How Somalia-Kenya diplomatic tiff made life difficult for air travelers

How Somalia-Kenya diplomatic tiff made life difficult for air travelers in Mogadishu

MOGADISHU, Somalia – The suspension of flights from Kenya to Somalia has made life difficult for air travelers connecting Nairobi and Mogadishu, given the cost of air tickets to other routes, which is almost double the cost of the route from origin.

Cost analysts say the money used from Nairobi to Mogadishu using other routes could be more than what people pay to travel to and from Instabul. When using Nairobi to Mogadishu via Addis Ababa, part with $ 480 while from Instabul to Mogadishu is around $ 450.

All flights to Mogadishu from Nairobi must pass through Addis Ababa after Kenya banned direct flights. Kenya is believed to have taken the lead after it emerged that Somalia had not lifted the ban on Miraa.

A direct flight from Mogadishu to Nairobi takes an hour and a half while a similar flight to Istanbul takes seven hours. A trip from Mogadishu to Nairobi via Addis Ababa takes you around 12 hours depending on the passengers who have been through the ordeal.

Before the ban, you had to part with $ 450 from Nairobi to Mogadishu. The diplomatic tiff continues to wreak havoc among innocent citizens who travel to and from the two countries for business and other reasons.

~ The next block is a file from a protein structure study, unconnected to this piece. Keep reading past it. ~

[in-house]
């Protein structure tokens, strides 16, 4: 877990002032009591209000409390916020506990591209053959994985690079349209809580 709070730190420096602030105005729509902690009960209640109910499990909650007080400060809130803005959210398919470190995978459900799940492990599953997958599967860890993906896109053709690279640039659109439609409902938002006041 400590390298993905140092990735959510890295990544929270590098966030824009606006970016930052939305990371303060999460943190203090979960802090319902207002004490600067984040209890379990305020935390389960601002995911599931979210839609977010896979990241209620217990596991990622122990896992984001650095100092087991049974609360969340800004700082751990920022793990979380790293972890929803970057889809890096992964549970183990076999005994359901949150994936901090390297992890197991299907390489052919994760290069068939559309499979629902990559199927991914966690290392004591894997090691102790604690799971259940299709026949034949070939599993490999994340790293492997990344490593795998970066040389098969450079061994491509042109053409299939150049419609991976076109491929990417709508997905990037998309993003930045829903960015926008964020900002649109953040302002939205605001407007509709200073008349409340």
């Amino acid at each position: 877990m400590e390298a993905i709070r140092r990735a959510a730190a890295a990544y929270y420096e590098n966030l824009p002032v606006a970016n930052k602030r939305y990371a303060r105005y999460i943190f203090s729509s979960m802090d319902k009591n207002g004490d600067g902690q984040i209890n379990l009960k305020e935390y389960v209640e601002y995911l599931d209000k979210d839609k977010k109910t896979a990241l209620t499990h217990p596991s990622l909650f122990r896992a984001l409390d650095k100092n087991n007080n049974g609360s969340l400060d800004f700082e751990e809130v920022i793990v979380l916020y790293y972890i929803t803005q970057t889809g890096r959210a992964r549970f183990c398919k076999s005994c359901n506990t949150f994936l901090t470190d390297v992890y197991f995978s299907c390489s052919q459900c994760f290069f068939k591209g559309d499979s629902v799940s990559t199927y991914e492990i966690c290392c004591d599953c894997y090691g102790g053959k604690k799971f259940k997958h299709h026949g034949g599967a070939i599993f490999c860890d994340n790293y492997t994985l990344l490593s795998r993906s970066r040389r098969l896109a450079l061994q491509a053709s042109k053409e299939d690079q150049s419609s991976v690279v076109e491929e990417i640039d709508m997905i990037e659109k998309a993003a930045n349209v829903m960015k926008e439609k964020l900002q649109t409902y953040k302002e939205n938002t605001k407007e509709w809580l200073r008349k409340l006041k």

The ban has turned out to be a boon for Ethiopian Airlines, which is killing it because travelers have no options. Displacement, mainly of Somali nationals to and from Kenya, is a daily phenomenon.

Salam Air deputy director Hashi Mohamed Salad said the ban had negatively impacted professionals, adding that most people had lost their jobs due to diplomatic disputes between the two countries.

“Several workers in the aviation industry have lost their jobs because the airlines are grounded,” Hashi told HOL.

In addition to job losses, the aviation official said, airlines have had to bear the brunt of paying for planes that are not in use.

“Most airline rental planes also have to pay parking fees, but they don’t make any money. “

There is also the fear that even with the resumption of direct flights, “some of these passengers are not being picked up,” Hashi said. Aviation related sectors such as carriers have also had to contend with rising operating costs.

Somalia had temporarily restored diplomatic relations with Kenya following Qatar’s intervention, but the move did not last long after Kenya retaliated. Nairobi maintains that only humanitarian and medical flights are allowed into Somalia.

A fortnight ago, Kenya accused humanitarian and medical evacuation flights of illegally clearing passengers and subsequently issued a similar warning. The two countries have hot and cold relations on this matter.



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